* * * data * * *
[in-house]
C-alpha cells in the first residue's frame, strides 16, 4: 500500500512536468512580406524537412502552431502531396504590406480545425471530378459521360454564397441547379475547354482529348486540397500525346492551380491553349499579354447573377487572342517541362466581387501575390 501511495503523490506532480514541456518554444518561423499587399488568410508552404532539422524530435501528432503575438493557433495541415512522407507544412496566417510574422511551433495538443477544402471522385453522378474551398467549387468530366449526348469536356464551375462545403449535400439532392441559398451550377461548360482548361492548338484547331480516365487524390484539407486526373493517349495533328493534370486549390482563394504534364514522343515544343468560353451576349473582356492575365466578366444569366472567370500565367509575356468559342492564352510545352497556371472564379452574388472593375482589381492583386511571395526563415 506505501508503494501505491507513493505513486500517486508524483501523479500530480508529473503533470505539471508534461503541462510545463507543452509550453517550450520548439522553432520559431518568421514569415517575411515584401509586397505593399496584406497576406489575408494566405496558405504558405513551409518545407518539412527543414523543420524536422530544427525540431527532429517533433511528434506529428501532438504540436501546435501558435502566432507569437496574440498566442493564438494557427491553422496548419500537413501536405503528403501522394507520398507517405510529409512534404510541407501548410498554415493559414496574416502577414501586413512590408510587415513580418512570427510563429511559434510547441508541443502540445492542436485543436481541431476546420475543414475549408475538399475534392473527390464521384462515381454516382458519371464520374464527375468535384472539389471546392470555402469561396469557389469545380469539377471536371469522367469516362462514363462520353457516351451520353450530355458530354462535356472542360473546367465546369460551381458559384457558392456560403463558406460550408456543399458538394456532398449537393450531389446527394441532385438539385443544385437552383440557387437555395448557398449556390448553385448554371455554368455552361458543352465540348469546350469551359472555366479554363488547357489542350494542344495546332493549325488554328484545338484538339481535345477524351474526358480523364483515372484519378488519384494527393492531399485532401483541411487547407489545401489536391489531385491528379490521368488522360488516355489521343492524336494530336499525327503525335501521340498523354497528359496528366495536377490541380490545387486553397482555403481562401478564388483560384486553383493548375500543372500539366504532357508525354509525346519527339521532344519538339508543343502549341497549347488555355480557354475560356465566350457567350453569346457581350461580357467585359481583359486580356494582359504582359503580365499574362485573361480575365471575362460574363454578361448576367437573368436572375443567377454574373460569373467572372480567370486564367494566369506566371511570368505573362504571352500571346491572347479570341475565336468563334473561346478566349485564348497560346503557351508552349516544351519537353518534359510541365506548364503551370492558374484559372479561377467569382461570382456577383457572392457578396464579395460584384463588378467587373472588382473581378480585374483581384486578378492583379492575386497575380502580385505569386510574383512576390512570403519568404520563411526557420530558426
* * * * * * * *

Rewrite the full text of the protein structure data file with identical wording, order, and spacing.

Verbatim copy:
[in-house]
C-alpha cells in the first residue's frame, strides 16, 4: 500500500512536468512580406524537412502552431502531396504590406480545425471530378459521360454564397441547379475547354482529348486540397500525346492551380491553349499579354447573377487572342517541362466581387501575390 501511495503523490506532480514541456518554444518561423499587399488568410508552404532539422524530435501528432503575438493557433495541415512522407507544412496566417510574422511551433495538443477544402471522385453522378474551398467549387468530366449526348469536356464551375462545403449535400439532392441559398451550377461548360482548361492548338484547331480516365487524390484539407486526373493517349495533328493534370486549390482563394504534364514522343515544343468560353451576349473582356492575365466578366444569366472567370500565367509575356468559342492564352510545352497556371472564379452574388472593375482589381492583386511571395526563415 506505501508503494501505491507513493505513486500517486508524483501523479500530480508529473503533470505539471508534461503541462510545463507543452509550453517550450520548439522553432520559431518568421514569415517575411515584401509586397505593399496584406497576406489575408494566405496558405504558405513551409518545407518539412527543414523543420524536422530544427525540431527532429517533433511528434506529428501532438504540436501546435501558435502566432507569437496574440498566442493564438494557427491553422496548419500537413501536405503528403501522394507520398507517405510529409512534404510541407501548410498554415493559414496574416502577414501586413512590408510587415513580418512570427510563429511559434510547441508541443502540445492542436485543436481541431476546420475543414475549408475538399475534392473527390464521384462515381454516382458519371464520374464527375468535384472539389471546392470555402469561396469557389469545380469539377471536371469522367469516362462514363462520353457516351451520353450530355458530354462535356472542360473546367465546369460551381458559384457558392456560403463558406460550408456543399458538394456532398449537393450531389446527394441532385438539385443544385437552383440557387437555395448557398449556390448553385448554371455554368455552361458543352465540348469546350469551359472555366479554363488547357489542350494542344495546332493549325488554328484545338484538339481535345477524351474526358480523364483515372484519378488519384494527393492531399485532401483541411487547407489545401489536391489531385491528379490521368488522360488516355489521343492524336494530336499525327503525335501521340498523354497528359496528366495536377490541380490545387486553397482555403481562401478564388483560384486553383493548375500543372500539366504532357508525354509525346519527339521532344519538339508543343502549341497549347488555355480557354475560356465566350457567350453569346457581350461580357467585359481583359486580356494582359504582359503580365499574362485573361480575365471575362460574363454578361448576367437573368436572375443567377454574373460569373467572372480567370486564367494566369506566371511570368505573362504571352500571346491572347479570341475565336468563334473561346478566349485564348497560346503557351508552349516544351519537353518534359510541365506548364503551370492558374484559372479561377467569382461570382456577383457572392457578396464579395460584384463588378467587373472588382473581378480585374483581384486578378492583379492575386497575380502580385505569386510574383512576390512570403519568404520563411526557420530558426